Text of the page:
There’s a small shack just outside the Berkeley campus whose ability to survive throughout the years is rather exceptional. With its predominantly yellow, brightly colored walls, its tattered gray sandpaper roofing, The Brazil Cafe sits just outside on the parking lot of a bike store. I’ve heard good things about the small shop, although its unconventional presence is enough to draw in people’s attention. It was on a partcularly hot day that I decided to finally pay the small shop a visit.
In my ignorance, I was kind of expecting a burrito. Once I asked the young man in front of me what he preferred, he mentioned the tri tip sandwich. There were no burritos. There weren’t talks of carne asada, however on the menu they mentioned carnitas. It completely alluded me that in Brazil they speak Portuguese, and that Brazilian food would share no ties to Mexican food. I guess in the bay surrounded by Mexican food all the time, I tend to associate all of South American culture with Mexico.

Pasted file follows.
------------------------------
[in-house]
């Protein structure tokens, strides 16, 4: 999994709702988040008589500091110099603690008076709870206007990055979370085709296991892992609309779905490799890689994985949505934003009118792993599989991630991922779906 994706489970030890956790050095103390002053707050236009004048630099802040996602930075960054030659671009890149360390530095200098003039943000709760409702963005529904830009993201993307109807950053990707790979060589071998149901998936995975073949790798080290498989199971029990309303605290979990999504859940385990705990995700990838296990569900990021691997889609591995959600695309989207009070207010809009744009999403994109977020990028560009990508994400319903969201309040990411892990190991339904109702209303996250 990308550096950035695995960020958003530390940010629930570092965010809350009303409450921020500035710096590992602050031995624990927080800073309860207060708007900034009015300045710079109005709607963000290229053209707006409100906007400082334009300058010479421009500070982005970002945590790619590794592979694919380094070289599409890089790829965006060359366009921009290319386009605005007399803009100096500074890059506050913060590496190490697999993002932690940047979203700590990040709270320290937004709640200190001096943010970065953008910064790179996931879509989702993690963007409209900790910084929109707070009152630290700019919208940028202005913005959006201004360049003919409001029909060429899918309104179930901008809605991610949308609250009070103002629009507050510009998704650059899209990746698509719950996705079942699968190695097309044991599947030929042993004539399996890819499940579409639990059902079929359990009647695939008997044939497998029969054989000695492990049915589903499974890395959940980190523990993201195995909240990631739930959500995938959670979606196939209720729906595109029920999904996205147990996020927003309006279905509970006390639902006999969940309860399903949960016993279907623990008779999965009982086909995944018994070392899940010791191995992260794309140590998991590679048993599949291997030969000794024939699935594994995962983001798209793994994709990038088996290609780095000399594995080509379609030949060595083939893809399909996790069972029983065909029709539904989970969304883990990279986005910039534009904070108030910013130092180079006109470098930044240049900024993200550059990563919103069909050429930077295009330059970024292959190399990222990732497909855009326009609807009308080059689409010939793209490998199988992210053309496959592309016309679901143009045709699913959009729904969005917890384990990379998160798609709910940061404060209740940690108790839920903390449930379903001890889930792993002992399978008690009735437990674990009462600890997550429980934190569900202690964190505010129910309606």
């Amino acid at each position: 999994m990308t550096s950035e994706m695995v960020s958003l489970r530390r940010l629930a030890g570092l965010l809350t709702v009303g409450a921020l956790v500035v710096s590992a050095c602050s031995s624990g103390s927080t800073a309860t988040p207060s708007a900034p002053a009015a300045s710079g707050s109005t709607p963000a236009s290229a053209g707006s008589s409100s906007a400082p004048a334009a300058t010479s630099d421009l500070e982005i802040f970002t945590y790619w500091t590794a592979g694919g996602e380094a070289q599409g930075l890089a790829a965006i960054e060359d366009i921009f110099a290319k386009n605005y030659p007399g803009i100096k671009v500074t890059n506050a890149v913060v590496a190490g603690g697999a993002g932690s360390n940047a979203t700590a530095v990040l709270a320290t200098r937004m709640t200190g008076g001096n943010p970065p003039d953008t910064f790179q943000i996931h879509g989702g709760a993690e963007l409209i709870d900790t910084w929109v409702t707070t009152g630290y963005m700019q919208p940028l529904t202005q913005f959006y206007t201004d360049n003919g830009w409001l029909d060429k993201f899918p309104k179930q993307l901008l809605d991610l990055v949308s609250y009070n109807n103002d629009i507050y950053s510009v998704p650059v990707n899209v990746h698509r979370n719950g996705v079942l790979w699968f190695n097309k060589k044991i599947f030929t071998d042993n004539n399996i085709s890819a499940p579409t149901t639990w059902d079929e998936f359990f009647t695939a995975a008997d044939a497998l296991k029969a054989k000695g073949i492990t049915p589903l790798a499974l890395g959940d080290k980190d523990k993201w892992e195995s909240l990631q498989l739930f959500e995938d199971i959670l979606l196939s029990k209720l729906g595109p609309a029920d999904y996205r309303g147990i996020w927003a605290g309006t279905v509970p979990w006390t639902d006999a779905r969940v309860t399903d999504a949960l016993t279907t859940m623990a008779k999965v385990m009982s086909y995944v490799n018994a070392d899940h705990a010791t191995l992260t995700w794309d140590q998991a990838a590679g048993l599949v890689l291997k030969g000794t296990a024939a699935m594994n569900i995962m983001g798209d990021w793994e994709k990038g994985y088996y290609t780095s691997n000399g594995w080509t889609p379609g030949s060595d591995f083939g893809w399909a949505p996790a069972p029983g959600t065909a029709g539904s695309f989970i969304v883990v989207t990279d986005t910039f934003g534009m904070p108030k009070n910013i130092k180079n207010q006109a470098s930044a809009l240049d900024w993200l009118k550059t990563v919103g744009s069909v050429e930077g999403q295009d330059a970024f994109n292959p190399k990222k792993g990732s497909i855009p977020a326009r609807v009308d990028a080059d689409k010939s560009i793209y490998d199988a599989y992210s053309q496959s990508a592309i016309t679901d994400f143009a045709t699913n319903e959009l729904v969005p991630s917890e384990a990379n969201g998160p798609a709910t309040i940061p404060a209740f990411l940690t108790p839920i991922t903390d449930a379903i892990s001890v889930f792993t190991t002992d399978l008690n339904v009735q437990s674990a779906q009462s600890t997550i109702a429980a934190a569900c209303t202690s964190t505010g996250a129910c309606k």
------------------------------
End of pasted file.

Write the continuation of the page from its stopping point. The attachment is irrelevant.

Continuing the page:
I assumed that there would be a long wait for the tri tip sandwich that I ordered; it wasn’t as long as I expected but neither was it much shorter. I opened up the sandwich to find large chunks of tri tip pouring over the sides: it’s a good thing. My first bite consisted of flavors completely new. With a light green sauce, the sandwich and its barage of tri tip was drenched in a sweet blend of olives, jalepenos, and sauteed onions. The entire experience had a kick to it. The chunks of bold tri tip left me happy.
I was sitting in my car writing this post on my phone when I noticed someone waving at me from the front of Brazil Cafe. It was my friend.
“Yo what are you doing here?” he asked.
“I just had a tri tip sandwich. It’s my first time coming here,” I said.
He tilted his head in disappointment.
“Bro… you’re doing it wrong. I eat here every week.”